An era of shortages has begun… 

In the current state of the techno-economy, there will not be enough energy and raw materials to feed the dreams of prosperity cherished by the different regions of the world.

The environmental project is the path that must lead to a new techno-economic state that makes global prosperity compatible with the reality of available resources. But this path cannot be taken outside of a sound framework of international cooperation – which has yet to be adapted to the new geopolitical configuration.

In a world at war, the process of jointly inventing the future stops, the big muscle contest begins, the race for resources starts and with it an era of shortages and thus of hoarding and predation.

The US economy has barely started up again when it is already paying the price for this new reality: petrol is running out in the stations of the world’s largest oil producer,[3] power cuts are expected this summer,[4] food for animals and chicken are missing from the shelves,[5] … not directly related to Covid, water cuts are expected in Nevada and Arizona for the first time.[6]

In Colombia, oil and food are missing.[7]

In Ireland too, food is missing.[8]

Microchips,[9] chicken, wood, cars, ketchup, chlorine are already missing from western shelves.[10]

The European automotive sector is suffering from a shortage of microchips and is abandoning the installation of certain technological options in its vehicles.[11]

India and all middle- and low-income countries are short of medical oxygen.[12]

The Japanese have just published a guide for energy producers to avoid the risk of blackouts.[13]

England has been hit by a shortage of cement,[14] which is hurting the entire construction industry.[15]

While China is reassuring about the availability of steel,[16] London is yet quite concerned.[17] As for American stainless steel, it is becoming rare.[18]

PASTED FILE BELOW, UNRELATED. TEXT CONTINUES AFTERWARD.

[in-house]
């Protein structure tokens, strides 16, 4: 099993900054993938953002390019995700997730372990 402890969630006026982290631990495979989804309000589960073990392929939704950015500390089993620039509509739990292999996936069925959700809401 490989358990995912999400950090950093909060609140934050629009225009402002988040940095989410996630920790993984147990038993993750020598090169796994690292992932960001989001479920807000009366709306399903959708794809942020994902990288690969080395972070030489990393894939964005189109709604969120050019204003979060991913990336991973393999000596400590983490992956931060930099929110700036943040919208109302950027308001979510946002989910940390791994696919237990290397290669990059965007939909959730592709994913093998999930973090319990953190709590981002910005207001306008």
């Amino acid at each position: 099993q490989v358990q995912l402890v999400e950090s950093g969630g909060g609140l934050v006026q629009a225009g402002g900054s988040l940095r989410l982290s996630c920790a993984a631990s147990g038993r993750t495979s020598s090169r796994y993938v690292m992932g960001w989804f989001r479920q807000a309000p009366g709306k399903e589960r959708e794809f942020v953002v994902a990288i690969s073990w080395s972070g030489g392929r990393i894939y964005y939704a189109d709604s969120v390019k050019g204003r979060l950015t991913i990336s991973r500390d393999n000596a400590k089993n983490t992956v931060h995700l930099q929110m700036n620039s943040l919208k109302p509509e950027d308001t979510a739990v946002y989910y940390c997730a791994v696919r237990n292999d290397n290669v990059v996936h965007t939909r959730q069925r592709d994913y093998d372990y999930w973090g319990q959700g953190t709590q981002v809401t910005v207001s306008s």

On the Chinese side, geopolitical tensions are rising threats to food security.[19]

… And this is only the beginning. What will we use to fuel the recovery?

Two more aggravating factors: 1/ The era of shortages will go hand in hand with the era of stocks, where the most powerful (companies, countries, regions – which will probably not be the ones we hope for) will get their hands on the available resources and goods before the others, further widening the wealth gap. 2/ It will also aggravate the enormous anger of people who are ill-informed and not involved in decision-making, making the right solutions increasingly out of touch.

Thus a fairly accurate picture of the short-term future is formed… He who sows the wind reaps the storm.


[1]  Source: Wikipedia

[2]  We noted in the last issue that Europe, the United States and China were all aiming to reform their governance by this time. Source: GEAB, 15/04/2021

[3]  Source: PBS, 13/05/2021

[4]  Source: Bloomberg, 13/05/2021

[5]  Source: Washington Post, 30/04/2021

[6]  Source: VOA, 17/04/2021

[7]  Source: BBC, 13/05/2021

[8]  Source: TRTWorld, 14/04/2021

[9]  The microchip crisis is already prompting manufacturers to ask their customers to change their supply model. End of just-in-time supply. Source: FT, 04/05/2021

[10]    Source: TheGuardian, 13/05/2021

[11]    Source: Automotive News Europe, 06/05/2021

[12]    Source: ReliefWeb, 11/05/2021

[13]    Source: ArgusMedia, 21/04/2021

[14]    Source: CemNet, 07/05/2021

[15]    Source: Building, 11/05/2021

[16]    Source: ChinaDaily, 12/05/2021

[17]    Source: ConstructionNews, 12/05/2021

[18]    Source: HellenicShippingNews, 04/05/2021

[19]    Source: SCMP, 27/04/2021